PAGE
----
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Updated: 29 May 2020 11:37 CEST
Is the pandemic over in Germany?
As much of Germany lifts - or prepares to lift - the last remaining Covid-19 measures, intensive care units say Covid-19 admissions are no longer straining the system.
Despite a difficult winter of respiratory illnesses, intensive care units in Germany say Covid-19 admissions have almost halved. The number of cases having to be treated in the ICU has gone down to 800 from 1,500 at the beginning of this month.
“Corona is no longer a problem in intensive care units,” Gernot Marx, Vice President of the German Interdisciplinary Association for Intensive Care and Emergency Medicine, told the German Editorial Network. “A the moment, we don’t have to think every day about how to still ensure the care of patients, but how to actually run a service that can help.”
Marx said the drop has allowed them to catch up on many postponed surgeries.
The number of sick employees in hospitals is also falling, helping to relieve the pressure on personnel.
The easing pressure on hospitals correlates with the assessment of prominent virologist and head of the Virology department at Berlin’s Charite – Christian Drosten – who said in December that the pandemic was close to ending, with the winter wave being an endemic one.
German federal and state governments are now in the midst of lifting the last of the country’s pandemic-related restrictions. Free Covid-19 antigen tests for most people, with exceptions for medical personnel, recently ended.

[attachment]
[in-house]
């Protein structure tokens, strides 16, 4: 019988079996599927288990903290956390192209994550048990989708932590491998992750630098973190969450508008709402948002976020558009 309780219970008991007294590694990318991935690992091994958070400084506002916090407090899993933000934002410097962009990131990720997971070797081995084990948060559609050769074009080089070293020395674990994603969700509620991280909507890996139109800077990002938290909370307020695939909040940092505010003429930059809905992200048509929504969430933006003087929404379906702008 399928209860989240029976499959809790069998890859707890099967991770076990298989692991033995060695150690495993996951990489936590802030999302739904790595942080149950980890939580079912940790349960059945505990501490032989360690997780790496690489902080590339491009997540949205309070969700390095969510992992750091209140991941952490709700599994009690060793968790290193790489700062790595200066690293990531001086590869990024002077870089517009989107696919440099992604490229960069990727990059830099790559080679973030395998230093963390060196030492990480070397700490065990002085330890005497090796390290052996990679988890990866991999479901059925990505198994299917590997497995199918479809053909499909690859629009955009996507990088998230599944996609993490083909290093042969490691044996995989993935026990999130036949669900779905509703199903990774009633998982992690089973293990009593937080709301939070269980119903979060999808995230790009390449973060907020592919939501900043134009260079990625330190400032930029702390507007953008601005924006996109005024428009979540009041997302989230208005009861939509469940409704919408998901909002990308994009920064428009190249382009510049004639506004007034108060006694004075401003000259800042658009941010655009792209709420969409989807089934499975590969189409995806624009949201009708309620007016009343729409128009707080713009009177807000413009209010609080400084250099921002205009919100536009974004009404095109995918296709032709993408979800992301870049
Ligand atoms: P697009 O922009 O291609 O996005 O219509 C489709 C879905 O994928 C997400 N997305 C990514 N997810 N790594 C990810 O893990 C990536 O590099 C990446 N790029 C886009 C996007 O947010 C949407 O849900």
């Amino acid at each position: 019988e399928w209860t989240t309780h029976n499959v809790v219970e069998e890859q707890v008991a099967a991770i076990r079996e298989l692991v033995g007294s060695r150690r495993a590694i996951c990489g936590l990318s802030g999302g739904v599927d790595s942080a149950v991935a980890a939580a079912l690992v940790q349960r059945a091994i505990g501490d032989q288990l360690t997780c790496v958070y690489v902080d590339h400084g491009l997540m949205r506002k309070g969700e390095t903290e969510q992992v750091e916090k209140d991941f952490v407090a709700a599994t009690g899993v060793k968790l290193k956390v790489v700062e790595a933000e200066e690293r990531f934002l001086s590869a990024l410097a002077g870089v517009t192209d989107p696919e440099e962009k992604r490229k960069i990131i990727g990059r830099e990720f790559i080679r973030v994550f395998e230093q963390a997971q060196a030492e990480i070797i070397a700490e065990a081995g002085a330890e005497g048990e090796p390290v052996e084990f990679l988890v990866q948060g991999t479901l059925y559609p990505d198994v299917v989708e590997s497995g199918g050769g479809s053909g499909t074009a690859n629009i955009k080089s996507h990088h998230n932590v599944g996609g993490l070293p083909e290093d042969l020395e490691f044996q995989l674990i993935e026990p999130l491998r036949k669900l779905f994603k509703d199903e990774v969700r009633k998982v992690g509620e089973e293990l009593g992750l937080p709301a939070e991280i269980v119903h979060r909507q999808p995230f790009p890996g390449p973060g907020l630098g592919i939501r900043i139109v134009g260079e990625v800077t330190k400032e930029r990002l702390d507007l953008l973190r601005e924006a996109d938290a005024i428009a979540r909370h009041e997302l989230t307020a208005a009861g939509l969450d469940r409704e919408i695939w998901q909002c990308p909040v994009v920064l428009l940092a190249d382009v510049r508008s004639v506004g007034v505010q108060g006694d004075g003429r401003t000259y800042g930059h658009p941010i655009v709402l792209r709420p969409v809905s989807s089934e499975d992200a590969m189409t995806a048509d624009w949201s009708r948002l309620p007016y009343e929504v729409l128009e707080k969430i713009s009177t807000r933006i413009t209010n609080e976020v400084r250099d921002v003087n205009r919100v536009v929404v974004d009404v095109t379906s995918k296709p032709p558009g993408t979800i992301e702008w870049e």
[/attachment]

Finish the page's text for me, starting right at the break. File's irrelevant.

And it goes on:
READ ALSO: Free Covid-19 tests end in Germany
Six federal states – Bavaria, Baden-Württemberg, Hessen, Thuringia, Lower Saxony, and Schleswig-Holstein – have ended mandatory isolation periods for people who test positive for Covid-19.
Bavaria, Saxony-Anhalt, and Schleswig-Holstein have ended the requirement to wear FFP2 masks on public transport, while Berlin, Brandenburg, Saxony, Thuringia, and Mecklenburg-West Pomerania will follow suit on February 2nd.
At that time, the federal government will also drop its requirement for masks to be worn on long-distance trains. Labour Minister Hubertus Heil says that’s when he also intends to exempt workplaces – apart from medical locations – from a mask requirement.
READ ALSO: Germany to drop mask mandate in trains and buses from February 2nd
Bavaria and Baden-Württemberg will also end the requirement for patients to wear a mask in doctor’s offices. That’s a requirement that, so far, will stay in place everywhere else. Federal Health Minister Karl Lauterbach has also said that he thinks this requirement should remain.
But some public health insurers and general practitioners are calling for a nationwide end to the obligation for wearing masks in doctor’s offices.
“The pandemic situation is over,” National Association of Statutory Health Physicians (KBV) Chair Andreas Gassen told the RND network. “High-risk patients aren’t treated in all practices. It should generally be left up to medical colleagues to decide whether they want to require masks in their practices.”
We are hopefully that travel to the European Union will be permitted later this year and the Christmas markets will be open.
I flew into DE the beginning of March with the intention to stay 90 days — my initial strp towards starting a new life there. Within a week, it was obvious that Europe was going into lockdown. I had to make a choice of being stuck there “indefinitely” according the the US embassy and leaving my college daughters in the States home alone OR returning home and giving up on my dream for unknown months. Aer Lingus cancelled two of my flights home (no refunds, no vouchers) and I finally found a flight to NJ in early May.
Now I wait. Will I get back to Germany this year? Should my Freund move on with his life? Are my chances of finding employment there now almost zero? Can I request asylum if Trump wins in November?
The uncertainty is a stress that we all feel worldwide.
(I didn’t worry about my daughters being alone but rather them feeling abandoned in a time of crisis)